Wednesday 4 October 2023

Which side are you on?: "The Creator"

The Creator arrives amid a decidedly pregnant pause. The old world of exclusively human creative endeavour looks to be at an end, as far as Hollywood is concerned. (Hence the ongoing labour disputes, hence the weird yet perceptible production slowdown that has seen our multiplexes stocked with more reissues than ever before.) Yet the turbocharged new world of Movies by AI™ hasn't fully emerged as promised or threatened. Into this interregnum comes a new movie from the director of 2010's Monsters that tries to imagine where we might all be some forty years from now, and winds up inhabiting a halfway house, neither one thing nor the other. In its visual design, The Creator is plainly the work of a singular, hands-on creative imagination, capable of endowing scenes with agreeably idiosyncratic choices. (It will likely be the one film you see this year where a detonator ends up in the paws of a monkey, an image that sustains the overarching thematic interest in evolution.) Yet the film's ghostly, often intangible plotting appears to have been scraped from any number of more forceful sources, and even momentarily feels like an attempt to monetise social media's enduring Baby Hitler meme, revolving as it does around a child who holds the future in the palm of a tiny hand. The ambition is state-of-the-art speculative sci-fi, picking up where the Avatar sequel left off at the start of the year. The results, alas, mostly go to illustrate what a tenuous state that art is still in. The Creator is a placeholder movie fashioned by a business stuck in a holding pattern - it's really scant surprise audiences want something more clarifying and decisive for their ten bucks.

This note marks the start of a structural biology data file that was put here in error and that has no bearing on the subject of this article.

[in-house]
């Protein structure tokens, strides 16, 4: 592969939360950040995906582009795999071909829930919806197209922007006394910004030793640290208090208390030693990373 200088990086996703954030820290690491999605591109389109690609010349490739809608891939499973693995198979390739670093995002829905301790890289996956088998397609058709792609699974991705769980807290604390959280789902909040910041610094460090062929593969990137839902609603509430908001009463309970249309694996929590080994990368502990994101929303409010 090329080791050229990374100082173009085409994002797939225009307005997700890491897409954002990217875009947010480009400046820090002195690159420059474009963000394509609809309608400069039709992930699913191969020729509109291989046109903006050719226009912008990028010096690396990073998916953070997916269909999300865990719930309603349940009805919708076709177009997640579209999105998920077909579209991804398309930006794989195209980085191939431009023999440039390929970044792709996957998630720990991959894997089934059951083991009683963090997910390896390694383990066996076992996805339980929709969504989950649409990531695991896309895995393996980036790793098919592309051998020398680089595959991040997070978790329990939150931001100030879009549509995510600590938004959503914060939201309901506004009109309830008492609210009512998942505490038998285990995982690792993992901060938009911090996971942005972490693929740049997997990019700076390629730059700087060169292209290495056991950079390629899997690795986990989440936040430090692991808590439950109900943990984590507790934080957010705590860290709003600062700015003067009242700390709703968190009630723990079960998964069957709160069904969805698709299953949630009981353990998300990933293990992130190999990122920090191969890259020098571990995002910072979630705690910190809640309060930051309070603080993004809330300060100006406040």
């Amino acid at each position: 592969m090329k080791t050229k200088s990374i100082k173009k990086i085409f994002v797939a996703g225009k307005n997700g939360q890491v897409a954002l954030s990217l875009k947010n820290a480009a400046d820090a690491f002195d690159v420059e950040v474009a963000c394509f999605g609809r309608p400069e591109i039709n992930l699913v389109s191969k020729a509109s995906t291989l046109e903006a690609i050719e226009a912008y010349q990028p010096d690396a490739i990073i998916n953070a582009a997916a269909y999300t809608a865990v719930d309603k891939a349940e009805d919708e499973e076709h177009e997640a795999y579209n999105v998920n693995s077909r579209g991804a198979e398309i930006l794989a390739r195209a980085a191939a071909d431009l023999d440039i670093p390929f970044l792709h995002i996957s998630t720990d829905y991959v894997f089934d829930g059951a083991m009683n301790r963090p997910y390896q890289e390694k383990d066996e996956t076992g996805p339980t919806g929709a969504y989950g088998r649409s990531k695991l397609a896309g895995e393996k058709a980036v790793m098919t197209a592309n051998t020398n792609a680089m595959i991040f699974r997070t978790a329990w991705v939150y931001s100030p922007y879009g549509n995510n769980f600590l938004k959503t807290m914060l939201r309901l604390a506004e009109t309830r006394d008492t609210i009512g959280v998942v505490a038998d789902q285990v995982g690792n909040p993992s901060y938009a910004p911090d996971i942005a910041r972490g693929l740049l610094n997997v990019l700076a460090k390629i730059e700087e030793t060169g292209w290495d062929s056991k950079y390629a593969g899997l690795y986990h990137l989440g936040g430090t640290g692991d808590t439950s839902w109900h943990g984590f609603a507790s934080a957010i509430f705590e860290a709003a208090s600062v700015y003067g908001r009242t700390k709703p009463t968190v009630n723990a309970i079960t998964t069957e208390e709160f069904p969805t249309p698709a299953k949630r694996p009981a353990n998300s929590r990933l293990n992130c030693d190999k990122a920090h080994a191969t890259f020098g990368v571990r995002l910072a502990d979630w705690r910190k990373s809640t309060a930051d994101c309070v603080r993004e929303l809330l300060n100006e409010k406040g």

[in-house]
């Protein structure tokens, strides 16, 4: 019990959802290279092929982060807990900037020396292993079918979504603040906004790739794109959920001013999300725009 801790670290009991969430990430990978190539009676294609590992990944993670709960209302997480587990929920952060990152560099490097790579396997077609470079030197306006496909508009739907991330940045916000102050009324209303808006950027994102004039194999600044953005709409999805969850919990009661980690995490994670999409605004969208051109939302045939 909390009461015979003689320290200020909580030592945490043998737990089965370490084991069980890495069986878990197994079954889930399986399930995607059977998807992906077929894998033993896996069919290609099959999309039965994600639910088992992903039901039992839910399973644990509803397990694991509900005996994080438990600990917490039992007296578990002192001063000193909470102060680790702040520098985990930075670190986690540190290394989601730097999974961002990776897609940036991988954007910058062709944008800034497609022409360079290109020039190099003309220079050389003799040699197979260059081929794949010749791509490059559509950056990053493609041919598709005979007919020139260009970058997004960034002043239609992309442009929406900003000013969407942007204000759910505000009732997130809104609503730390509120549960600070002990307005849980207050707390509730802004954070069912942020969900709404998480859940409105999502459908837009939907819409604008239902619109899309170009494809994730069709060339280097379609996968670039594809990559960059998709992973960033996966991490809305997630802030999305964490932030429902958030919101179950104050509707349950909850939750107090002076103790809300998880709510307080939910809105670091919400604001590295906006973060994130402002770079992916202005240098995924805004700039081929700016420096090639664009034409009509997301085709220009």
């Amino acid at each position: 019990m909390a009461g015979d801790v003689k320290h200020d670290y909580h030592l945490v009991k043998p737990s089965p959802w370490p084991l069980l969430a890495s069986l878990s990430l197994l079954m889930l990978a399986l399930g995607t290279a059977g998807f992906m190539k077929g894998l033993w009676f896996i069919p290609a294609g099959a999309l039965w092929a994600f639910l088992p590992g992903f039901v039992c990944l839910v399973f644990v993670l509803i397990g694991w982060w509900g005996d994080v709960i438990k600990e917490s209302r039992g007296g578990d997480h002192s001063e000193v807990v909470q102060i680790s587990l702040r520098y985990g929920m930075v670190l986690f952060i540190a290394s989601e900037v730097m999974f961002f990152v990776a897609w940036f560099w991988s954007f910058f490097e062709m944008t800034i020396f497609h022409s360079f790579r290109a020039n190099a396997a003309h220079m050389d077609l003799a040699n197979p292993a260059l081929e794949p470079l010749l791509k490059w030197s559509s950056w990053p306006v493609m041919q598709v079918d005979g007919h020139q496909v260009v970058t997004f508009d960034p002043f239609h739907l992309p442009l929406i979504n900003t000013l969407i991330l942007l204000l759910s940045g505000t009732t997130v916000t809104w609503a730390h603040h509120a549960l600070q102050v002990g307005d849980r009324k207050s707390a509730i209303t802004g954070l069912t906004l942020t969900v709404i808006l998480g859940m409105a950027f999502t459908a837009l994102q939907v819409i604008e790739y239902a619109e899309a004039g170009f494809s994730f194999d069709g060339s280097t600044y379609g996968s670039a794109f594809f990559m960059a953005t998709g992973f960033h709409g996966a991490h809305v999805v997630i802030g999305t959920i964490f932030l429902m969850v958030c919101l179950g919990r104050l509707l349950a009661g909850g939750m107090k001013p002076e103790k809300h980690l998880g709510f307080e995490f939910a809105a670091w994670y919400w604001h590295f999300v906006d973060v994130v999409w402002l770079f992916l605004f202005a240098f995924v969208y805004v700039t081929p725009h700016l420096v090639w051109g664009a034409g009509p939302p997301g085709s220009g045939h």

Narratively, Gareth Edwards' film vacillates between two worlds. The big idea is that, by 2065, Asia will have fully embraced the possibilities of artificial intelligence, and in so doing been deemed responsible for a nuclear attack on L.A. that would at least put the film industry out of its misery. America, meanwhile, grows only more hostile, to the extent of dispatching special patrols to hunt AI's so-called creator, much as Navy SEALs were once sent to take out Osama Bin Laden. Foremost among these soldiers: John David Washington's pill-popping Marine Josh Taylor, an amputee whose robotic limbs indicate some affinity for technological leaps and bounds - though these prove no help when his pregnant wife (Gemma Chan) is taken out in a reel-one retaliatory strike. Thereafter, Edwards and co-writer Chris Weitz spend some time outlining the editorial back-and-forth. As The Creator has it, AI isn't as bad nor as inimical to human life as some folks on screen are heard saying. (The counterargument is proposed by a range of Asian characters, offering a way for the film to make back internationally what it loses at home.) There's a corollary: that humanity isn't always as good as we like to believe. To prove this, Edwards and Weitz engineer a run of scenes that dig back even further in the American consciousness, past 9/11 to Vietnam: lots of gruff, gung-ho grunts doing grim things in South East Asian villages. The real litmus test comes when, instead of the fabled/feared Creator, Taylor's platoon encounters a shaven-headed kid (Madeleine Yuna Voyles) with a processing terminal where her ear should be. Here, at least, the film demonstrates some classical screenwriting savvy, pairing a bereaved father-to-be with a youngling his instincts (and orders) are telling him to kill. Great, you think: it's an inversion of Terminator II, or The Omen with helmets on. Either of those movies might have played, but the one we have suffers from a near-pathological reluctance to grasp the nettle when it counts.